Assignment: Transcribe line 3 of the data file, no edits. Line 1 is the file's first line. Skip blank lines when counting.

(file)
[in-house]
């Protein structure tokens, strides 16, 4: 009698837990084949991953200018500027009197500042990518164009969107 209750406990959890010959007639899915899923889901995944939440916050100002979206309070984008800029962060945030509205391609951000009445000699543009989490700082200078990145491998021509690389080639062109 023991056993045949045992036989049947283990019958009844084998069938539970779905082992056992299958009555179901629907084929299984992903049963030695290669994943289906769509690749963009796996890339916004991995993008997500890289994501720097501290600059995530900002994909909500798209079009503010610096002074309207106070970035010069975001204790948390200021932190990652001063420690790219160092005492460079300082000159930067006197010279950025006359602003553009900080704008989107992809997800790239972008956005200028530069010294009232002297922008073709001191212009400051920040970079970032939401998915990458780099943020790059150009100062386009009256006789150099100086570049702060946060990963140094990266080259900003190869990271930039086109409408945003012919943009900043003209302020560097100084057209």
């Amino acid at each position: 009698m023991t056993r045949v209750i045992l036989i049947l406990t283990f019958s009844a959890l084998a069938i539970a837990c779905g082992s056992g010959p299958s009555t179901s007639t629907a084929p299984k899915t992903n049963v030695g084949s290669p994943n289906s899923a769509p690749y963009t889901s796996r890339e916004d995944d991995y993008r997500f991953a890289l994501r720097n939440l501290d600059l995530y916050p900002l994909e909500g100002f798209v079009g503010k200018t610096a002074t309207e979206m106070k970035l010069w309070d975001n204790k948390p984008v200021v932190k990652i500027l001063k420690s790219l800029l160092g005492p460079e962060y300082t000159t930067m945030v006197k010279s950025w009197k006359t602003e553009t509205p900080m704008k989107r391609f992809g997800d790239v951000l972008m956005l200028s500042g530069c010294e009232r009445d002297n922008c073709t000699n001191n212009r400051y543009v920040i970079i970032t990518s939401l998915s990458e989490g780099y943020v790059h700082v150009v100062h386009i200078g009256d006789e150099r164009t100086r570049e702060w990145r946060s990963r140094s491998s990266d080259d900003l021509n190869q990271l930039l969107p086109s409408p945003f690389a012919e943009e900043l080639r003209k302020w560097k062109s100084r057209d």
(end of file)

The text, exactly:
């Amino acid at each position: 009698m023991t056993r045949v209750i045992l036989i049947l406990t283990f019958s009844a959890l084998a069938i539970a837990c779905g082992s056992g010959p299958s009555t179901s007639t629907a084929p299984k899915t992903n049963v030695g084949s290669p994943n289906s899923a769509p690749y963009t889901s796996r890339e916004d995944d991995y993008r997500f991953a890289l994501r720097n939440l501290d600059l995530y916050p900002l994909e909500g100002f798209v079009g503010k200018t610096a002074t309207e979206m106070k970035l010069w309070d975001n204790k948390p984008v200021v932190k990652i500027l001063k420690s790219l800029l160092g005492p460079e962060y300082t000159t930067m945030v006197k010279s950025w009197k006359t602003e553009t509205p900080m704008k989107r391609f992809g997800d790239v951000l972008m956005l200028s500042g530069c010294e009232r009445d002297n922008c073709t000699n001191n212009r400051y543009v920040i970079i970032t990518s939401l998915s990458e989490g780099y943020v790059h700082v150009v100062h386009i200078g009256d006789e150099r164009t100086r570049e702060w990145r946060s990963r140094s491998s990266d080259d900003l021509n190869q990271l930039l969107p086109s409408p945003f690389a012919e943009e900043l080639r003209k302020w560097k062109s100084r057209d």